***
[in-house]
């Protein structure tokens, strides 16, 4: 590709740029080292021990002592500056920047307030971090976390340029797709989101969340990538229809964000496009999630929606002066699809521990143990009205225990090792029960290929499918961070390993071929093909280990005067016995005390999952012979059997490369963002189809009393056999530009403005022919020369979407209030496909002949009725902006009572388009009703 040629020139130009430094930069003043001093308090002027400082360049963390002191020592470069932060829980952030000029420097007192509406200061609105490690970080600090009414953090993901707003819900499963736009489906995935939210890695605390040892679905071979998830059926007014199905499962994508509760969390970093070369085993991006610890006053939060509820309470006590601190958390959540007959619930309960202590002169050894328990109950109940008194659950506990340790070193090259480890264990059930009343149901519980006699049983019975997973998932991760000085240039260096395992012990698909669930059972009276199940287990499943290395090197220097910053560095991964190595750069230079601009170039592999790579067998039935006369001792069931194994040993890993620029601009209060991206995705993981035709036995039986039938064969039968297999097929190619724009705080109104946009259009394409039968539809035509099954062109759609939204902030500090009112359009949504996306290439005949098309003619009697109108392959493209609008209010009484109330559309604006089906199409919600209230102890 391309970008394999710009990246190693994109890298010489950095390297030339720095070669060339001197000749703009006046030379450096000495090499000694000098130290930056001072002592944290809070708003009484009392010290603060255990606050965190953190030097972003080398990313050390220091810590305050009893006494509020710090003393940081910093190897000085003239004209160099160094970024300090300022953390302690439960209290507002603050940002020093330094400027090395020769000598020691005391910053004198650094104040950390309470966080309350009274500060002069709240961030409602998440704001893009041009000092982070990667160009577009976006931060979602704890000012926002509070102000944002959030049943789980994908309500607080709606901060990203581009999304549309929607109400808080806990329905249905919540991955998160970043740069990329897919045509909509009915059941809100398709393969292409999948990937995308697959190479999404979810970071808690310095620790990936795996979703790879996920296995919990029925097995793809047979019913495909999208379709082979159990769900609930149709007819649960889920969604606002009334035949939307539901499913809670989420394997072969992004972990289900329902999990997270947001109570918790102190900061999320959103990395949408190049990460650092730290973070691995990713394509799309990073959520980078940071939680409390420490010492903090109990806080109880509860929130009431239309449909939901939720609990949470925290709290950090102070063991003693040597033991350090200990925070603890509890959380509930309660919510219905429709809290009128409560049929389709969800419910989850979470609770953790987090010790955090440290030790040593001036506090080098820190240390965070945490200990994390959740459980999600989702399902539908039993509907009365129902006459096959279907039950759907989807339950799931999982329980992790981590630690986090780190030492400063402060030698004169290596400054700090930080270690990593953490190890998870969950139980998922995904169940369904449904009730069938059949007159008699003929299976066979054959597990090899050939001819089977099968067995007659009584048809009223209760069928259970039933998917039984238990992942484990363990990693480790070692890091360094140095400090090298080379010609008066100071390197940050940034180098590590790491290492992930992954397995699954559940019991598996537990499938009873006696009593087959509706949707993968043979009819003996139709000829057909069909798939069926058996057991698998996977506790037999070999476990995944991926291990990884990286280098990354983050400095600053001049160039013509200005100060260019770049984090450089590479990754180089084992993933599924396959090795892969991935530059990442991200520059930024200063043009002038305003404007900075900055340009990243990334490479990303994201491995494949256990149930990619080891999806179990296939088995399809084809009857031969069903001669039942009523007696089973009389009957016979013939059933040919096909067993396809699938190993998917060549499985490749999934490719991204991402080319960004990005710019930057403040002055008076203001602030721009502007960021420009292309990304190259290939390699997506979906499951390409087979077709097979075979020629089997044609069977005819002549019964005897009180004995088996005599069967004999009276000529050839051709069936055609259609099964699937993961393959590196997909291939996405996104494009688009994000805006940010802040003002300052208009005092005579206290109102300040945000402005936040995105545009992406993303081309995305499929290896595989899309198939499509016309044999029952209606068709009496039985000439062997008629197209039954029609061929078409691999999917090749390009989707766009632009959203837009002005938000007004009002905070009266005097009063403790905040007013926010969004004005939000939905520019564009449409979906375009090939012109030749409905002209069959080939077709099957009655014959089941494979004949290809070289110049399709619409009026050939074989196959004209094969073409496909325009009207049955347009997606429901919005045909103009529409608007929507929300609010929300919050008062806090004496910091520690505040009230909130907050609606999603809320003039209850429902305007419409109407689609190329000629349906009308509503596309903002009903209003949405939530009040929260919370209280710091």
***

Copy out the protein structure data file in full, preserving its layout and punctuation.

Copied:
[in-house]
């Protein structure tokens, strides 16, 4: 590709740029080292021990002592500056920047307030971090976390340029797709989101969340990538229809964000496009999630929606002066699809521990143990009205225990090792029960290929499918961070390993071929093909280990005067016995005390999952012979059997490369963002189809009393056999530009403005022919020369979407209030496909002949009725902006009572388009009703 040629020139130009430094930069003043001093308090002027400082360049963390002191020592470069932060829980952030000029420097007192509406200061609105490690970080600090009414953090993901707003819900499963736009489906995935939210890695605390040892679905071979998830059926007014199905499962994508509760969390970093070369085993991006610890006053939060509820309470006590601190958390959540007959619930309960202590002169050894328990109950109940008194659950506990340790070193090259480890264990059930009343149901519980006699049983019975997973998932991760000085240039260096395992012990698909669930059972009276199940287990499943290395090197220097910053560095991964190595750069230079601009170039592999790579067998039935006369001792069931194994040993890993620029601009209060991206995705993981035709036995039986039938064969039968297999097929190619724009705080109104946009259009394409039968539809035509099954062109759609939204902030500090009112359009949504996306290439005949098309003619009697109108392959493209609008209010009484109330559309604006089906199409919600209230102890 391309970008394999710009990246190693994109890298010489950095390297030339720095070669060339001197000749703009006046030379450096000495090499000694000098130290930056001072002592944290809070708003009484009392010290603060255990606050965190953190030097972003080398990313050390220091810590305050009893006494509020710090003393940081910093190897000085003239004209160099160094970024300090300022953390302690439960209290507002603050940002020093330094400027090395020769000598020691005391910053004198650094104040950390309470966080309350009274500060002069709240961030409602998440704001893009041009000092982070990667160009577009976006931060979602704890000012926002509070102000944002959030049943789980994908309500607080709606901060990203581009999304549309929607109400808080806990329905249905919540991955998160970043740069990329897919045509909509009915059941809100398709393969292409999948990937995308697959190479999404979810970071808690310095620790990936795996979703790879996920296995919990029925097995793809047979019913495909999208379709082979159990769900609930149709007819649960889920969604606002009334035949939307539901499913809670989420394997072969992004972990289900329902999990997270947001109570918790102190900061999320959103990395949408190049990460650092730290973070691995990713394509799309990073959520980078940071939680409390420490010492903090109990806080109880509860929130009431239309449909939901939720609990949470925290709290950090102070063991003693040597033991350090200990925070603890509890959380509930309660919510219905429709809290009128409560049929389709969800419910989850979470609770953790987090010790955090440290030790040593001036506090080098820190240390965070945490200990994390959740459980999600989702399902539908039993509907009365129902006459096959279907039950759907989807339950799931999982329980992790981590630690986090780190030492400063402060030698004169290596400054700090930080270690990593953490190890998870969950139980998922995904169940369904449904009730069938059949007159008699003929299976066979054959597990090899050939001819089977099968067995007659009584048809009223209760069928259970039933998917039984238990992942484990363990990693480790070692890091360094140095400090090298080379010609008066100071390197940050940034180098590590790491290492992930992954397995699954559940019991598996537990499938009873006696009593087959509706949707993968043979009819003996139709000829057909069909798939069926058996057991698998996977506790037999070999476990995944991926291990990884990286280098990354983050400095600053001049160039013509200005100060260019770049984090450089590479990754180089084992993933599924396959090795892969991935530059990442991200520059930024200063043009002038305003404007900075900055340009990243990334490479990303994201491995494949256990149930990619080891999806179990296939088995399809084809009857031969069903001669039942009523007696089973009389009957016979013939059933040919096909067993396809699938190993998917060549499985490749999934490719991204991402080319960004990005710019930057403040002055008076203001602030721009502007960021420009292309990304190259290939390699997506979906499951390409087979077709097979075979020629089997044609069977005819002549019964005897009180004995088996005599069967004999009276000529050839051709069936055609259609099964699937993961393959590196997909291939996405996104494009688009994000805006940010802040003002300052208009005092005579206290109102300040945000402005936040995105545009992406993303081309995305499929290896595989899309198939499509016309044999029952209606068709009496039985000439062997008629197209039954029609061929078409691999999917090749390009989707766009632009959203837009002005938000007004009002905070009266005097009063403790905040007013926010969004004005939000939905520019564009449409979906375009090939012109030749409905002209069959080939077709099957009655014959089941494979004949290809070289110049399709619409009026050939074989196959004209094969073409496909325009009207049955347009997606429901919005045909103009529409608007929507929300609010929300919050008062806090004496910091520690505040009230909130907050609606999603809320003039209850429902305007419409109407689609190329000629349906009308509503596309903002009903209003949405939530009040929260919370209280710091």